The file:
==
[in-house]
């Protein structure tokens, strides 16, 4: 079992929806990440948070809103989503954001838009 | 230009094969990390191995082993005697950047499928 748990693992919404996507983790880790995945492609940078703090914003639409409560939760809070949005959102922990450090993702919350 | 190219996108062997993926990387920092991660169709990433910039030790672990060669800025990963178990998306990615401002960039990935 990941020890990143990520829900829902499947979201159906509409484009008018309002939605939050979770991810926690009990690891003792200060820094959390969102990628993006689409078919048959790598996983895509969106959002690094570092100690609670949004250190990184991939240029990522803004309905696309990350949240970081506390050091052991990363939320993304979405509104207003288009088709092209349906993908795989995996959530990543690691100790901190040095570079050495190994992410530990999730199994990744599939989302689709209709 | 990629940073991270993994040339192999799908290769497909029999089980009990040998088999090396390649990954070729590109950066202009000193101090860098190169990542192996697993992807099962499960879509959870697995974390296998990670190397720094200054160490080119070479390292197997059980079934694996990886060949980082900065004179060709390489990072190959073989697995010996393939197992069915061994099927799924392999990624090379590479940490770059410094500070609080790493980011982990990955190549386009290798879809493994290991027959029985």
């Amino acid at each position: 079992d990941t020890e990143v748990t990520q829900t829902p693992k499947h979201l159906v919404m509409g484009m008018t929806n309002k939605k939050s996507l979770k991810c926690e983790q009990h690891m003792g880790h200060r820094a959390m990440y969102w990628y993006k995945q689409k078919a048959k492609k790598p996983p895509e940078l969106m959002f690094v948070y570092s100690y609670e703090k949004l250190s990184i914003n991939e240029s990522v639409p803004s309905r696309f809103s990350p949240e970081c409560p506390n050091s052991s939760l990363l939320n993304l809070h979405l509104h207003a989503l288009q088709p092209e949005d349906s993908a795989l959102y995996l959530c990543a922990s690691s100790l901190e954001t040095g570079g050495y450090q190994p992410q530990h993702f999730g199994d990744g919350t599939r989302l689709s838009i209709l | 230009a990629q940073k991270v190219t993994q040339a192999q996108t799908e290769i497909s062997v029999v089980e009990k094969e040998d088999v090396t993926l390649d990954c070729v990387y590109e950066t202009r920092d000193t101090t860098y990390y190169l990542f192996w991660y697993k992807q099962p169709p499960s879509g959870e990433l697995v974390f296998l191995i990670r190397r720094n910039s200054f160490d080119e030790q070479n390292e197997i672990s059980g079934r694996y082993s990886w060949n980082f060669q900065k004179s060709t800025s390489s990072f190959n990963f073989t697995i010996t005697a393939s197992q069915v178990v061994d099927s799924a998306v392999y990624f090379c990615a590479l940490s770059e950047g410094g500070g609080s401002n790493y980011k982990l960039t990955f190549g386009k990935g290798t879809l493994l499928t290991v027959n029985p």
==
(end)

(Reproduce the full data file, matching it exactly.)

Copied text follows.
[in-house]
């Protein structure tokens, strides 16, 4: 079992929806990440948070809103989503954001838009 | 230009094969990390191995082993005697950047499928 748990693992919404996507983790880790995945492609940078703090914003639409409560939760809070949005959102922990450090993702919350 | 190219996108062997993926990387920092991660169709990433910039030790672990060669800025990963178990998306990615401002960039990935 990941020890990143990520829900829902499947979201159906509409484009008018309002939605939050979770991810926690009990690891003792200060820094959390969102990628993006689409078919048959790598996983895509969106959002690094570092100690609670949004250190990184991939240029990522803004309905696309990350949240970081506390050091052991990363939320993304979405509104207003288009088709092209349906993908795989995996959530990543690691100790901190040095570079050495190994992410530990999730199994990744599939989302689709209709 | 990629940073991270993994040339192999799908290769497909029999089980009990040998088999090396390649990954070729590109950066202009000193101090860098190169990542192996697993992807099962499960879509959870697995974390296998990670190397720094200054160490080119070479390292197997059980079934694996990886060949980082900065004179060709390489990072190959073989697995010996393939197992069915061994099927799924392999990624090379590479940490770059410094500070609080790493980011982990990955190549386009290798879809493994290991027959029985």
């Amino acid at each position: 079992d990941t020890e990143v748990t990520q829900t829902p693992k499947h979201l159906v919404m509409g484009m008018t929806n309002k939605k939050s996507l979770k991810c926690e983790q009990h690891m003792g880790h200060r820094a959390m990440y969102w990628y993006k995945q689409k078919a048959k492609k790598p996983p895509e940078l969106m959002f690094v948070y570092s100690y609670e703090k949004l250190s990184i914003n991939e240029s990522v639409p803004s309905r696309f809103s990350p949240e970081c409560p506390n050091s052991s939760l990363l939320n993304l809070h979405l509104h207003a989503l288009q088709p092209e949005d349906s993908a795989l959102y995996l959530c990543a922990s690691s100790l901190e954001t040095g570079g050495y450090q190994p992410q530990h993702f999730g199994d990744g919350t599939r989302l689709s838009i209709l | 230009a990629q940073k991270v190219t993994q040339a192999q996108t799908e290769i497909s062997v029999v089980e009990k094969e040998d088999v090396t993926l390649d990954c070729v990387y590109e950066t202009r920092d000193t101090t860098y990390y190169l990542f192996w991660y697993k992807q099962p169709p499960s879509g959870e990433l697995v974390f296998l191995i990670r190397r720094n910039s200054f160490d080119e030790q070479n390292e197997i672990s059980g079934r694996y082993s990886w060949n980082f060669q900065k004179s060709t800025s390489s990072f190959n990963f073989t697995i010996t005697a393939s197992q069915v178990v061994d099927s799924a998306v392999y990624f090379c990615a590479l940490s770059e950047g410094g500070g609080s401002n790493y980011k982990l960039t990955f190549g386009k990935g290798t879809l493994l499928t290991v027959n029985p």